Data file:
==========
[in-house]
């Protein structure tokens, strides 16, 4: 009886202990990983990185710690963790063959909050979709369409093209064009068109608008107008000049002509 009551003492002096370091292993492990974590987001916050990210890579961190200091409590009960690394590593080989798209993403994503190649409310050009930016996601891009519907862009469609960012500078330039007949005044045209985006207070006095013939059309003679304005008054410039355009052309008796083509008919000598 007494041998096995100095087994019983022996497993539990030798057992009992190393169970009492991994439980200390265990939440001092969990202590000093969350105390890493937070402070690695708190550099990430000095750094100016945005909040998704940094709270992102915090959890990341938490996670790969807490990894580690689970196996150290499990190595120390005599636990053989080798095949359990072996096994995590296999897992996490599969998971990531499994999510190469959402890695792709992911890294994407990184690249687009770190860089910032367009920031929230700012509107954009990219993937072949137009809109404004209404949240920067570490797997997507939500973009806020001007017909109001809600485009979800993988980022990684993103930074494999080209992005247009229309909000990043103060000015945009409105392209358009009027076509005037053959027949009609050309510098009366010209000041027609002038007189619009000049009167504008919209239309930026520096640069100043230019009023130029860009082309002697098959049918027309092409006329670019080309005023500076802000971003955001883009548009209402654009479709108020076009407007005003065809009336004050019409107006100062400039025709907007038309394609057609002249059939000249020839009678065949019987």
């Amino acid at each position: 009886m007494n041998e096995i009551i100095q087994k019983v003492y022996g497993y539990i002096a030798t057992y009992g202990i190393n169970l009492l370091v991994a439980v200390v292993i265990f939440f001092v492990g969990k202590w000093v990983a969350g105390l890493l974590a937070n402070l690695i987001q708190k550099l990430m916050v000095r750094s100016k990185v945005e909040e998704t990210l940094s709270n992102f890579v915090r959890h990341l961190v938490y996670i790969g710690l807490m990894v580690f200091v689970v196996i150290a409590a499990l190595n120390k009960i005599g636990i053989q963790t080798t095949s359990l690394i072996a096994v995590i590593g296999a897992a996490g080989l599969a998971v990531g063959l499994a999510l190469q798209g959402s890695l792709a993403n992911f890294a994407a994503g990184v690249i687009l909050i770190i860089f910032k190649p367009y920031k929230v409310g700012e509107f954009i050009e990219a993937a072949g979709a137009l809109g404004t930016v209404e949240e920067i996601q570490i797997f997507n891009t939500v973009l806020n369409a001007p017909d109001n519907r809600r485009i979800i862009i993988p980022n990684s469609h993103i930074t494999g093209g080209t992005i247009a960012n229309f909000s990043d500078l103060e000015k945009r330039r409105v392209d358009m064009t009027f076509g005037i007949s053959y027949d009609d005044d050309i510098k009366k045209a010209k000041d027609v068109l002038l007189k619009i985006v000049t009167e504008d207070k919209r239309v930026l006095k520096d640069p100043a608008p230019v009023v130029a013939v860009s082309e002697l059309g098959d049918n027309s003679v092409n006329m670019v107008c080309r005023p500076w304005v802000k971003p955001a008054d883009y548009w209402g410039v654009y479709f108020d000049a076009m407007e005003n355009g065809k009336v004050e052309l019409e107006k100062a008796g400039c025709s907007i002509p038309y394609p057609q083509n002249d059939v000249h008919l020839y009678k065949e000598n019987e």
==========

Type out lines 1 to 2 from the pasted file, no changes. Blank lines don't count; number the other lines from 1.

[in-house]
């Protein structure tokens, strides 16, 4: 009886202990990983990185710690963790063959909050979709369409093209064009068109608008107008000049002509 009551003492002096370091292993492990974590987001916050990210890579961190200091409590009960690394590593080989798209993403994503190649409310050009930016996601891009519907862009469609960012500078330039007949005044045209985006207070006095013939059309003679304005008054410039355009052309008796083509008919000598 007494041998096995100095087994019983022996497993539990030798057992009992190393169970009492991994439980200390265990939440001092969990202590000093969350105390890493937070402070690695708190550099990430000095750094100016945005909040998704940094709270992102915090959890990341938490996670790969807490990894580690689970196996150290499990190595120390005599636990053989080798095949359990072996096994995590296999897992996490599969998971990531499994999510190469959402890695792709992911890294994407990184690249687009770190860089910032367009920031929230700012509107954009990219993937072949137009809109404004209404949240920067570490797997997507939500973009806020001007017909109001809600485009979800993988980022990684993103930074494999080209992005247009229309909000990043103060000015945009409105392209358009009027076509005037053959027949009609050309510098009366010209000041027609002038007189619009000049009167504008919209239309930026520096640069100043230019009023130029860009082309002697098959049918027309092409006329670019080309005023500076802000971003955001883009548009209402654009479709108020076009407007005003065809009336004050019409107006100062400039025709907007038309394609057609002249059939000249020839009678065949019987």